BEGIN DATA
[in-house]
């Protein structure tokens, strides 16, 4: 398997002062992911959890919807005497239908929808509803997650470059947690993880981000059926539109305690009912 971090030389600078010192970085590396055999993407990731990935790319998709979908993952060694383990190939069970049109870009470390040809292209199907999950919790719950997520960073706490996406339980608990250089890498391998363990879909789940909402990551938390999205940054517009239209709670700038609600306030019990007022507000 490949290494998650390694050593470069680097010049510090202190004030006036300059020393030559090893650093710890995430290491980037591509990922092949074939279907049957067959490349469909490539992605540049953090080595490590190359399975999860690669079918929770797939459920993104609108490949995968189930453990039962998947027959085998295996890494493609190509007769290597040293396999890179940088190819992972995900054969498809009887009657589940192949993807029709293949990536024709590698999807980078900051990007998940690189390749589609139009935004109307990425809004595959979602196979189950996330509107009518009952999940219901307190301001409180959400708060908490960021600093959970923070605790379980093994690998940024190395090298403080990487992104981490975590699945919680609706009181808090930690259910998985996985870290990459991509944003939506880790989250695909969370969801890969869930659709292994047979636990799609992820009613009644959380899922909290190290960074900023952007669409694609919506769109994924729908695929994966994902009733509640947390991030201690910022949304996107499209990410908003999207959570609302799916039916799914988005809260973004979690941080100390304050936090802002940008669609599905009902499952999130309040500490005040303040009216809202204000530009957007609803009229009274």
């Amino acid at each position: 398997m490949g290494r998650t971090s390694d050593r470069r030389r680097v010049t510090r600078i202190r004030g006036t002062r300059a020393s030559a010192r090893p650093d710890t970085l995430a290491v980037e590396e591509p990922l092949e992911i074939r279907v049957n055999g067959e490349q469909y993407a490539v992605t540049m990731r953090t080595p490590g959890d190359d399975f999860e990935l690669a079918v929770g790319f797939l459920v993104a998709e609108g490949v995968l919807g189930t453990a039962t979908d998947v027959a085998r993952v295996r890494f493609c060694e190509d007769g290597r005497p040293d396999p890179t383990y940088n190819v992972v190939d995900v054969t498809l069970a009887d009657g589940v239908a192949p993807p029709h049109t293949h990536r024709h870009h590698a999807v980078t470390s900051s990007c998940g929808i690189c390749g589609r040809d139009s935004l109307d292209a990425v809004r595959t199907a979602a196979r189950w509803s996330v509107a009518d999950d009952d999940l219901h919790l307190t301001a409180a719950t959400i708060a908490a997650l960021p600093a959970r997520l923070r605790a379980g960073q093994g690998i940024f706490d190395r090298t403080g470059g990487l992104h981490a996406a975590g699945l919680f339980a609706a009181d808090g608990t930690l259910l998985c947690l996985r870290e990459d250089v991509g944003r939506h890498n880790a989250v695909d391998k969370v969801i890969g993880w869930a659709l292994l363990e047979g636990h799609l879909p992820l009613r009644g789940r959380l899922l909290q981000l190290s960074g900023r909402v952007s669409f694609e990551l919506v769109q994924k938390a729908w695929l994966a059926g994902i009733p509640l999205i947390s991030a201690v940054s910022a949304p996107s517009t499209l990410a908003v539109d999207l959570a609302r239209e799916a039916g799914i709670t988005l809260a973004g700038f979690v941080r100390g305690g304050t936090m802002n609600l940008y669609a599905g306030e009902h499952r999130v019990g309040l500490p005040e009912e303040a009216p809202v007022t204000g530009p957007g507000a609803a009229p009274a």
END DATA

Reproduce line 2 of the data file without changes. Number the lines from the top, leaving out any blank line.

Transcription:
């Protein structure tokens, strides 16, 4: 398997002062992911959890919807005497239908929808509803997650470059947690993880981000059926539109305690009912 971090030389600078010192970085590396055999993407990731990935790319998709979908993952060694383990190939069970049109870009470390040809292209199907999950919790719950997520960073706490996406339980608990250089890498391998363990879909789940909402990551938390999205940054517009239209709670700038609600306030019990007022507000 490949290494998650390694050593470069680097010049510090202190004030006036300059020393030559090893650093710890995430290491980037591509990922092949074939279907049957067959490349469909490539992605540049953090080595490590190359399975999860690669079918929770797939459920993104609108490949995968189930453990039962998947027959085998295996890494493609190509007769290597040293396999890179940088190819992972995900054969498809009887009657589940192949993807029709293949990536024709590698999807980078900051990007998940690189390749589609139009935004109307990425809004595959979602196979189950996330509107009518009952999940219901307190301001409180959400708060908490960021600093959970923070605790379980093994690998940024190395090298403080990487992104981490975590699945919680609706009181808090930690259910998985996985870290990459991509944003939506880790989250695909969370969801890969869930659709292994047979636990799609992820009613009644959380899922909290190290960074900023952007669409694609919506769109994924729908695929994966994902009733509640947390991030201690910022949304996107499209990410908003999207959570609302799916039916799914988005809260973004979690941080100390304050936090802002940008669609599905009902499952999130309040500490005040303040009216809202204000530009957007609803009229009274």